The Rise of Economic Fascism in America
When people hear the word “fascism” they naturally think of its ugly racism and anti-Semitism as practiced by the totalitarian regimes of Mussolini and Hitler. But there was also an economic policy component of fascism, known in Europe during the 1920s and ‘30s as “corporatism,” that was an essential ingredient of economic totalitarianism as practiced by Mussolini and Hitler. So-called corporatism was adopted in Italy and Germany during the 1930s and was held up as a “model” by quite a few intellectuals and policy makers in the United States and Europe. A version of economic fascism was in fact adopted in the United States in the 1930s and survives to this day. In the United States these policies were not called “fascism” but “planned capitalism.” The word fascism may no longer be politically acceptable, but its synonym “industrial policy” is as popular as ever.
The Free World Flirts With Fascism
Few Americans are aware of or can recall how so many Americans and Europeans viewed economic fascism as the wave of the future during the 1930s. The American Ambassador to Italy, Richard Washburn Child, was so impressed with “corporatism” that he wrote in the preface to Mussolini’s 1928 autobiography that “it may be shrewdly forecast that no man will exhibit dimensions of permanent greatness equal to Mussolini. . . . The Duce is now the greatest figure of this sphere and time.1” Winston Churchill wrote in 1927 that “If I had been an Italian I am sure I would have been entirely with you” and “don the Fascist black shirt.2” As late as 1940, Churchill was still describing Mussolini as “a great man.”
U.S. Congressman Sol Bloom, Chairman of the House Foreign Relations Committee, said in 1926 that Mussolini “will be a great thing not only for Italy but for all of us if he succeeds. It is his inspiration, his determination, his constant toil that has literally rejuvenated Italy . .”3
One of the most outspoken American fascists was economist Lawrence Dennis. In his 1936 book, The Coming American Fascism, Dennis declared that defenders of “18th-century Americanism” were sure to become “the laughing stock of their own countrymen” and that the adoption of economic fascism would intensify “national spirit” and put it behind “the enterprises of public welfare and social control.” The big stumbling block to the development of economic fascism, Dennis bemoaned, was “liberal norms of law or constitutional guarantees of private rights.”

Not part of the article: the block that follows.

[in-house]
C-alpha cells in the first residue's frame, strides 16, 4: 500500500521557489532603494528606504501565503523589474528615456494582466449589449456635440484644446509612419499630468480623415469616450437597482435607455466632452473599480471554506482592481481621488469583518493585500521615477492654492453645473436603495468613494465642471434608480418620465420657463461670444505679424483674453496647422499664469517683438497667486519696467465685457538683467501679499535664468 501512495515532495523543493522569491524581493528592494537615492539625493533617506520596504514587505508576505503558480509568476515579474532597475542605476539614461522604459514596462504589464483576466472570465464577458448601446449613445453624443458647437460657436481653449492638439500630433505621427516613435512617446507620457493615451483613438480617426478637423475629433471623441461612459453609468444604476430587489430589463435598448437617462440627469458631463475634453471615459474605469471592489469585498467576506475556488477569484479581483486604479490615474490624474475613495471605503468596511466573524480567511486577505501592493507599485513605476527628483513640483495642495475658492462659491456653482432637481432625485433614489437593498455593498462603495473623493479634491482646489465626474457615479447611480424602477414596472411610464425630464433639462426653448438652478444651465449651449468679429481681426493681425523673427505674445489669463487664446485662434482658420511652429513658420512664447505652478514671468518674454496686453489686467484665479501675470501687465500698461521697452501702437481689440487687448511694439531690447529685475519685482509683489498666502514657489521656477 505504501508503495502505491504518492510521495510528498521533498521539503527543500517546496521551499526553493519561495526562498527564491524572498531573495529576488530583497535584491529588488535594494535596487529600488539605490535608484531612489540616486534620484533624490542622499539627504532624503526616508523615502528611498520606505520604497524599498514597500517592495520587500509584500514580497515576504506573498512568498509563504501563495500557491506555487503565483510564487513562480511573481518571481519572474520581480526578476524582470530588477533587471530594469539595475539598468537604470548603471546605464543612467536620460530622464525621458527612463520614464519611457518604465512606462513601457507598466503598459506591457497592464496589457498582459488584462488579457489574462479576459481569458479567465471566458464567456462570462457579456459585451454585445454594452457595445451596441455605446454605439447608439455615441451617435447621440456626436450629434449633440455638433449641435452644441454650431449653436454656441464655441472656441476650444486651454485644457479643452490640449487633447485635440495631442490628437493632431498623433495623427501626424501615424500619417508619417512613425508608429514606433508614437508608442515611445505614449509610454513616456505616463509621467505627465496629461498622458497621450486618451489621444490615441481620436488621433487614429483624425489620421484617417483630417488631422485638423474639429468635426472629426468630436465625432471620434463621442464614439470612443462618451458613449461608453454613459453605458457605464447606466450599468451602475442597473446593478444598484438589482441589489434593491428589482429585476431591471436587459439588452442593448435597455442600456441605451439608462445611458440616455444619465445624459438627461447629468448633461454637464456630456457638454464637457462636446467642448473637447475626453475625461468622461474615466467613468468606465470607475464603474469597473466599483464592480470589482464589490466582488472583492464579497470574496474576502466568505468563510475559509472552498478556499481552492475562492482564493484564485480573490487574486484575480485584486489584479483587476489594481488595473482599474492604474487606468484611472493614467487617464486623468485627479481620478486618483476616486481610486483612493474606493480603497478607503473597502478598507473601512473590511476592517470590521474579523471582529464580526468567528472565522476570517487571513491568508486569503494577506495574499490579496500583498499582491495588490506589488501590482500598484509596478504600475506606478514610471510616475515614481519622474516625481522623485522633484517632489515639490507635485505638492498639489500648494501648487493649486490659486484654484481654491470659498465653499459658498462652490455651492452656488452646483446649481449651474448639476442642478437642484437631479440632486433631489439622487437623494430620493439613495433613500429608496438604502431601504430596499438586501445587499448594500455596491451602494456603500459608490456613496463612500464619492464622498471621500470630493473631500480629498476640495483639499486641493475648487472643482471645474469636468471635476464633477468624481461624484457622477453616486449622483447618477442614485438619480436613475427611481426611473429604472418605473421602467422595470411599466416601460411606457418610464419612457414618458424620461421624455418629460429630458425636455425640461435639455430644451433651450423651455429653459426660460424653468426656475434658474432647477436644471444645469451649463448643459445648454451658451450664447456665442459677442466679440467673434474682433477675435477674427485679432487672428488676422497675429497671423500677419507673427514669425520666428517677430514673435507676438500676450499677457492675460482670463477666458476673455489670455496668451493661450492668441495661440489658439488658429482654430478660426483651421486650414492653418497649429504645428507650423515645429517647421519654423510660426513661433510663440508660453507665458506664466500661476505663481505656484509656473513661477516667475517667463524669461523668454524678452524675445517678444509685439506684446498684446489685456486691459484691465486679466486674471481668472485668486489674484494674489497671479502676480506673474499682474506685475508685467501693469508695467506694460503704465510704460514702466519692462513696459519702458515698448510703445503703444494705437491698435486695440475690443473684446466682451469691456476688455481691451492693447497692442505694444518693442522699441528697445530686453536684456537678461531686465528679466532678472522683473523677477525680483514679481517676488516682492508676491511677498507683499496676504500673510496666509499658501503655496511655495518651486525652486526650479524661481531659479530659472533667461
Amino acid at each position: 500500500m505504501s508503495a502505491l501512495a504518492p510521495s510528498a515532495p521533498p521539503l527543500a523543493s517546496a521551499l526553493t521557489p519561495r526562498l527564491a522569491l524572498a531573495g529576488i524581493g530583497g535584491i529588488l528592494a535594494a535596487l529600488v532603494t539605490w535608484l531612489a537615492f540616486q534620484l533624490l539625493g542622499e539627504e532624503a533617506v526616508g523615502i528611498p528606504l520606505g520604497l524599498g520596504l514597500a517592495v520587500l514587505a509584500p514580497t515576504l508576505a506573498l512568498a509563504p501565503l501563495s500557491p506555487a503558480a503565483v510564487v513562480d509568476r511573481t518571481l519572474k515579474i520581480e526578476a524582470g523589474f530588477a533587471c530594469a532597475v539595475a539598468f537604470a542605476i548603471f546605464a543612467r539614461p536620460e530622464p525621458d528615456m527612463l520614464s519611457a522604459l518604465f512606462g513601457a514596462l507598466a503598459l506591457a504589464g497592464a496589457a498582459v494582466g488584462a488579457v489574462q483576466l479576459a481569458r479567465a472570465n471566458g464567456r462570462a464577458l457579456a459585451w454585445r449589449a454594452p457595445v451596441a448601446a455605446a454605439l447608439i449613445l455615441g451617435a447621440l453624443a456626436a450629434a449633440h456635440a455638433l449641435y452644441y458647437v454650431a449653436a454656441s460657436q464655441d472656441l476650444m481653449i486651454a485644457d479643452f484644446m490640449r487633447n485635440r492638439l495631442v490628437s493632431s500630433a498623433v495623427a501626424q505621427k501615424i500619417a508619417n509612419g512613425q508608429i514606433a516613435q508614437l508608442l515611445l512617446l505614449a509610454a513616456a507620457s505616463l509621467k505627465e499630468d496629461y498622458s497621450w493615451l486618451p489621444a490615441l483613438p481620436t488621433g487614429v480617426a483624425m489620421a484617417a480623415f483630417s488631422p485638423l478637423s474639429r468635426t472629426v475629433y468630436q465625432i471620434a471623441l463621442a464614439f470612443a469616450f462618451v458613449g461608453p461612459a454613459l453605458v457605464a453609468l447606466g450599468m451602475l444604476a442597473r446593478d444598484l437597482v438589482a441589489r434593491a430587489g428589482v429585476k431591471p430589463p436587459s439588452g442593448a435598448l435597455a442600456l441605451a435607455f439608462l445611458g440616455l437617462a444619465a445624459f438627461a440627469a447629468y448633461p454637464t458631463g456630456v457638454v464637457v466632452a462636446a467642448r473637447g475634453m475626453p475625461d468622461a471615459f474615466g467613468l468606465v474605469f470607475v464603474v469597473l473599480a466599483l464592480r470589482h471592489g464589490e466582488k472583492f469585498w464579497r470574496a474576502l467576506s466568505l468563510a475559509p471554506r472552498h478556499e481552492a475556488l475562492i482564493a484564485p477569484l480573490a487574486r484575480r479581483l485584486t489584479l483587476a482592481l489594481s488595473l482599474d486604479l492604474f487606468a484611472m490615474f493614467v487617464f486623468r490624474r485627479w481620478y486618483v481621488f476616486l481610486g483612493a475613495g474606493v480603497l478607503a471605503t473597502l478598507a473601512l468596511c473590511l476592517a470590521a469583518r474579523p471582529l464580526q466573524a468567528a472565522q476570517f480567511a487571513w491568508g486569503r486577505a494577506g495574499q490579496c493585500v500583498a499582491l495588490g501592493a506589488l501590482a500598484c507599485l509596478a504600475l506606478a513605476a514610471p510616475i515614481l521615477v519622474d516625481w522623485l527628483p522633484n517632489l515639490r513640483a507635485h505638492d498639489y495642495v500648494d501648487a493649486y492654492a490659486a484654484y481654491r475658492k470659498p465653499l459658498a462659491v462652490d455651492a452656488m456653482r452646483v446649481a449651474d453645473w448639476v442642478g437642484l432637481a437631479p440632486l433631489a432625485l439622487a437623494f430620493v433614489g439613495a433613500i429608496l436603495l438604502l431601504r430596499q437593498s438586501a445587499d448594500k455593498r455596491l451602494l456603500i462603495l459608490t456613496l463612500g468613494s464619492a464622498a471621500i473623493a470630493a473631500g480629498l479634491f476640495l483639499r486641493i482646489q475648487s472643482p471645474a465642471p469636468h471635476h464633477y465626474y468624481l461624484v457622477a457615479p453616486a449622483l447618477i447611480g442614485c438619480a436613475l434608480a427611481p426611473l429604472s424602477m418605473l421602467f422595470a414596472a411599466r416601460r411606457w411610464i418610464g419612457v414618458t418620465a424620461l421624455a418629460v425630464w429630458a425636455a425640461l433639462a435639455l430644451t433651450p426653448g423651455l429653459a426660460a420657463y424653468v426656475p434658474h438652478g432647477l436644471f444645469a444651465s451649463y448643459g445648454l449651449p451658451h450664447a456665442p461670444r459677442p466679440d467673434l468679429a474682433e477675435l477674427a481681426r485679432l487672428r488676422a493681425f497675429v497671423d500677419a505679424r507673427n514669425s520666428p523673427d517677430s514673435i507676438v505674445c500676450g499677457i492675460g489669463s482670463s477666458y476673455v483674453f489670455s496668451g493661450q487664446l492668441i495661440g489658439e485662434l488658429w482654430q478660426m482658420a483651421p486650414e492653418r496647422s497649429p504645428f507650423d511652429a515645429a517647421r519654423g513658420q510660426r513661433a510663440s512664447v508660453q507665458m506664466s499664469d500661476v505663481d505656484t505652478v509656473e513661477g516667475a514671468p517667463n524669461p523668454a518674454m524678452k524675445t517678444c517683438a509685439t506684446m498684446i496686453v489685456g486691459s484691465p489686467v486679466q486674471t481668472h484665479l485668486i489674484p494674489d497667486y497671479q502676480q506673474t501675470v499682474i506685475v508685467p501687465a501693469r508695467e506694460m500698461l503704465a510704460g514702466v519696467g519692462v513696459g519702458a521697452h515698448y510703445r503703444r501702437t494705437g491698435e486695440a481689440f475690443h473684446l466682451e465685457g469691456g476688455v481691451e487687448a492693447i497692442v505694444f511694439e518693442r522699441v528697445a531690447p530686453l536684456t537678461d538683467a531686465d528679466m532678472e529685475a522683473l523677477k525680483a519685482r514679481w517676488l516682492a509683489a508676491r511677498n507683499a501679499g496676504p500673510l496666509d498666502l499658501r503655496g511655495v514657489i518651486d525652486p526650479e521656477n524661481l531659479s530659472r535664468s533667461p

Certain British intellectuals were perhaps the most smitten of anyone by fascism. George Bernard Shaw announced in 1927 that his fellow “socialists should be delighted to find at last a socialist [Mussolini] who speaks and thinks as responsible rulers do.”4 He helped form the British Union of Fascists whose “Outline of the Corporate State,” according to the organization’s founder, Sir Oswald Mosley, was “on the Italian Model.” While visiting England, the American author Ezra Pound declared that Mussolini was “continuing the task of Thomas Jefferson.”5
Thus, it is important to recognize that, as an economic system, fascism was widely accepted in the 1920s and ‘30s. The evil deeds of individual fascists were later condemned, but the practice of economic fascism never was. To this day, the historically uninformed continue to repeat the hoary slogan that, despite all his faults, Mussolini at least “made the trains run on time,” insinuating that his interventionist industrial policies were a success.
The Italian “Corporatist” System
So-called “corporatism” as practiced by Mussolini and revered by so many intellectuals and policy makers had several key elements:
The state comes before the individual. Webster’s New Collegiate Dictionary defines fascism as “a political philosophy, movement, or regime that exalts nation and often race above the individual and that stands for a centralized, autocratic government.”
This stands in stark contrast to the classical liberal idea that individuals have natural rights that pre-exist government; that government derives its “just powers” only through the consent of the governed; and that the principal function of government is to protect the lives, liberties, and properties of its citizens, not to aggrandize the state.